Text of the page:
Insulin therapy in type-2 diabetes

Insulin therapy is often required, but this effective therapy can be improved. By Dr Paula Hensler

Insulin adherence is a challenge (Photograph: SPL)
Insulin adherence is a challenge (Photograph: SPL)

The incidence of type-2 diabetes is increasing worldwide and appropriate and timely methods of management are often debated.

Eventually most patients with type-2 diabetes require insulin to achieve or maintain their ideal HbA1c, however patient concerns and problems with adherence remain.

A recent study by a group of multidisciplinary diabetes experts, who are members of a diabetes consensus group, looked specifically at diabetes care in primary care. They found that while insulin is the most effective treatment in type-2 diabetes, its use remains challenging and time consuming, especially at the time of insulin initiation in primary care.1

They also acknowledged that late insulin initiation may be the result of a lack of consensus between national and international guidelines regarding glycaemic targets and recommendations for optimal diabetes management.

Empowering patients
The authors found that empowering patients through education and self-management is key to improving adherence to insulin therapy and achieving effective long-term glycaemic control. They emphasised the need for developing new insulins with better medication adherence profiles and improved dose flexibility, as well as reduced risk of hypoglycaemia and weight gain and reduced frequency of monitoring and dose adjustment.

Improving insulin therapy adherence

  • Involve patients in treatment decisions to enhance patient self-management. This improves treatment adherence, glycaemic control and patient quality of life.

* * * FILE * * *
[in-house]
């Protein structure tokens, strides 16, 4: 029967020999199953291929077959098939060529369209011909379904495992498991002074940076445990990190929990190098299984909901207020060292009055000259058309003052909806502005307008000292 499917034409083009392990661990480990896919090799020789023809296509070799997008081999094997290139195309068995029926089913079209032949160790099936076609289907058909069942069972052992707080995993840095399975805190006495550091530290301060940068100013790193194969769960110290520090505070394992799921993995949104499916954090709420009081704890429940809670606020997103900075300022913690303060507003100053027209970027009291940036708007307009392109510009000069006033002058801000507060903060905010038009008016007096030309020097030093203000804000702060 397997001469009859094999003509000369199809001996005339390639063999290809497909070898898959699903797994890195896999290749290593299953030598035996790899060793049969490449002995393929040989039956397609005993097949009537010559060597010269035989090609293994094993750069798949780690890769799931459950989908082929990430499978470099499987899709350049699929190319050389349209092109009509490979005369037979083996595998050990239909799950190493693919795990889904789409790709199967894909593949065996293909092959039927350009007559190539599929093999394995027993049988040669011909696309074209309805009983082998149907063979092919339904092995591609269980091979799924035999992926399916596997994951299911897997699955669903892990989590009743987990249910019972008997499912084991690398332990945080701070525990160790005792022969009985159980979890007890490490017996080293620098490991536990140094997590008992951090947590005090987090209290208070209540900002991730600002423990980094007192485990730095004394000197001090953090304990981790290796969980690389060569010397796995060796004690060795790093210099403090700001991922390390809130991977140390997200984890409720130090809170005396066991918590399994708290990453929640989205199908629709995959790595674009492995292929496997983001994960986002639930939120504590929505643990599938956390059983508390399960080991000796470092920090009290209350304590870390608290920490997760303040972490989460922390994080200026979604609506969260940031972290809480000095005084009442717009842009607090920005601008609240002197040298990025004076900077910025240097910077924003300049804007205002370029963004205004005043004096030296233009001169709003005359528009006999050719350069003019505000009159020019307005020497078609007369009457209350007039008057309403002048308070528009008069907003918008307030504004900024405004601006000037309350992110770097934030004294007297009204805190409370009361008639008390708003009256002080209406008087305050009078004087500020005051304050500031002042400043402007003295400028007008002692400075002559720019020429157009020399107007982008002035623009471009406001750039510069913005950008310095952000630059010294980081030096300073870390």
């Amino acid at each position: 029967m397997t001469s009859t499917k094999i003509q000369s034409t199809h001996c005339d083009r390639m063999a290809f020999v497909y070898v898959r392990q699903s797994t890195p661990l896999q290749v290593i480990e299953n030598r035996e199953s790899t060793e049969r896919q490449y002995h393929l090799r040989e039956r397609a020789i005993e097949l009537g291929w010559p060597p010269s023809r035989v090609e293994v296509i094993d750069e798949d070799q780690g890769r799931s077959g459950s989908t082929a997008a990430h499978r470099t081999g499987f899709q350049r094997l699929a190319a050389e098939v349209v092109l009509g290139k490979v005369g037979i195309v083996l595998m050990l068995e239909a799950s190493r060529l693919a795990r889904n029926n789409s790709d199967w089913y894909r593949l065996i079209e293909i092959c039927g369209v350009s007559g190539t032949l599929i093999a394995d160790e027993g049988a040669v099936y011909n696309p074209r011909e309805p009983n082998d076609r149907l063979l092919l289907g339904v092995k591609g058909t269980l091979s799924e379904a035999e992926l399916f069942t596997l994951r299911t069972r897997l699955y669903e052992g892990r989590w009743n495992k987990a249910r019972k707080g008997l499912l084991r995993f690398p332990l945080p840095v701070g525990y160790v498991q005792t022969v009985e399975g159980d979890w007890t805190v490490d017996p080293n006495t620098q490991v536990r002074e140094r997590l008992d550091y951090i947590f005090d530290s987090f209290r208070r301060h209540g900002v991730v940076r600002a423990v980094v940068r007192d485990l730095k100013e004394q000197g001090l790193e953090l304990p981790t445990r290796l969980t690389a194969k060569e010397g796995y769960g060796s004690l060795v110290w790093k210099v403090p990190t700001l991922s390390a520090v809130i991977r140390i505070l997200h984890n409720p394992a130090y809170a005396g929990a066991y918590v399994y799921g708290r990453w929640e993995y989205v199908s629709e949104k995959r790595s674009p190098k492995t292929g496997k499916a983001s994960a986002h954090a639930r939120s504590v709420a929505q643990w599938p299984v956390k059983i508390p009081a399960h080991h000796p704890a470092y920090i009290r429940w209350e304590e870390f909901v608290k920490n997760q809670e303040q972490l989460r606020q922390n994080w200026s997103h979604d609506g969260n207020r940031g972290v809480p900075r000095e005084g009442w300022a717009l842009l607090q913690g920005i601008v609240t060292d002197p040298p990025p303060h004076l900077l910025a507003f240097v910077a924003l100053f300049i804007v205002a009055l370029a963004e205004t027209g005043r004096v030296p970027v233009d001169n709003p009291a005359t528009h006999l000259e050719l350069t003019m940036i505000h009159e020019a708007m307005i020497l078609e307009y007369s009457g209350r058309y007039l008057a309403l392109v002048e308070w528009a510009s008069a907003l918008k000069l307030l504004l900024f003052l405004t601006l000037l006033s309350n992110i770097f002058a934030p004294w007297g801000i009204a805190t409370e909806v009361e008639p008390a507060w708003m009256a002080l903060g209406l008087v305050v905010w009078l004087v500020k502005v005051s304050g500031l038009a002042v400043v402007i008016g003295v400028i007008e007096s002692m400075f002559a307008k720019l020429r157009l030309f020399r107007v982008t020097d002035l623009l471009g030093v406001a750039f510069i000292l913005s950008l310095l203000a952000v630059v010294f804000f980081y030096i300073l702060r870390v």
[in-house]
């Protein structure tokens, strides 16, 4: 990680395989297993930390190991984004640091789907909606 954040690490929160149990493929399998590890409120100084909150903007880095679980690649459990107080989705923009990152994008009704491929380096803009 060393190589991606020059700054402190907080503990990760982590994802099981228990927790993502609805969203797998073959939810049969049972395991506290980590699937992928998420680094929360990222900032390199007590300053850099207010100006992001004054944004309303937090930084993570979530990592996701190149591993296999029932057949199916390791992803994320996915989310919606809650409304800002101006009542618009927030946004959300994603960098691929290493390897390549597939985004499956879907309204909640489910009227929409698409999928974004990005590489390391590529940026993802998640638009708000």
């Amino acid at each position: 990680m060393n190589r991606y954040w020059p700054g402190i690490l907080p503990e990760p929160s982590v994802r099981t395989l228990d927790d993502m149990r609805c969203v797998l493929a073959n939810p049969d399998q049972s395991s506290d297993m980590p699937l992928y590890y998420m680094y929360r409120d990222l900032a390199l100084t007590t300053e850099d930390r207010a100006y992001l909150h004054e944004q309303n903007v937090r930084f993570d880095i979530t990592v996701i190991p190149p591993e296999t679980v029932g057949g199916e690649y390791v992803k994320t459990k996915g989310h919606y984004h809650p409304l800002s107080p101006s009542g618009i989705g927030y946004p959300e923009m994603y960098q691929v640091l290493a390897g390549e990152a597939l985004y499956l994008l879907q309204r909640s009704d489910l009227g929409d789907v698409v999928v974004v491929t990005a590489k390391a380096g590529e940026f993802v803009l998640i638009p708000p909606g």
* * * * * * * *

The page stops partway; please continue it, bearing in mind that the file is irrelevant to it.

• Help patients become knowledgeable about their disease by ensuring you provide information during the consultation. The authors also suggest that providing reading materials, online resources or even structured educational programmes is beneficial but they acknowledge that these approaches are more resource intensive.
  • Understand the patient's priorities and how to make treatments more acceptable.
  • Strategies, such as providing detailed patient information, counselling, reminders and close follow-up, are successful but, again, involve frequent patient interactions and resources.

 

Conclusion
The researchers concluded that a similar approach could be applied to other chronic diseases with an emphasis on resource management, empowering patients and improving adherence to therapy.

Reference
1. Brunton S, Gough S, Hicks D et al. A look into the future: improving diabetes care by 2015. Curr Med Res Opin 2011; 27: S3, 65-72.

Diabetes CPD modules

To learn more about diabetes and insulin therapy and test your knowledge of this area, visit mycme.com/diabetes

These exclusive insulin therapy learning modules cover topics such as the importance of hypoglycaemia, timely insulin initiation and the complications of diabetes.

  • Complete the modules.
  • Gain certificates as evidence of learning.
  • Earn CPD credits.

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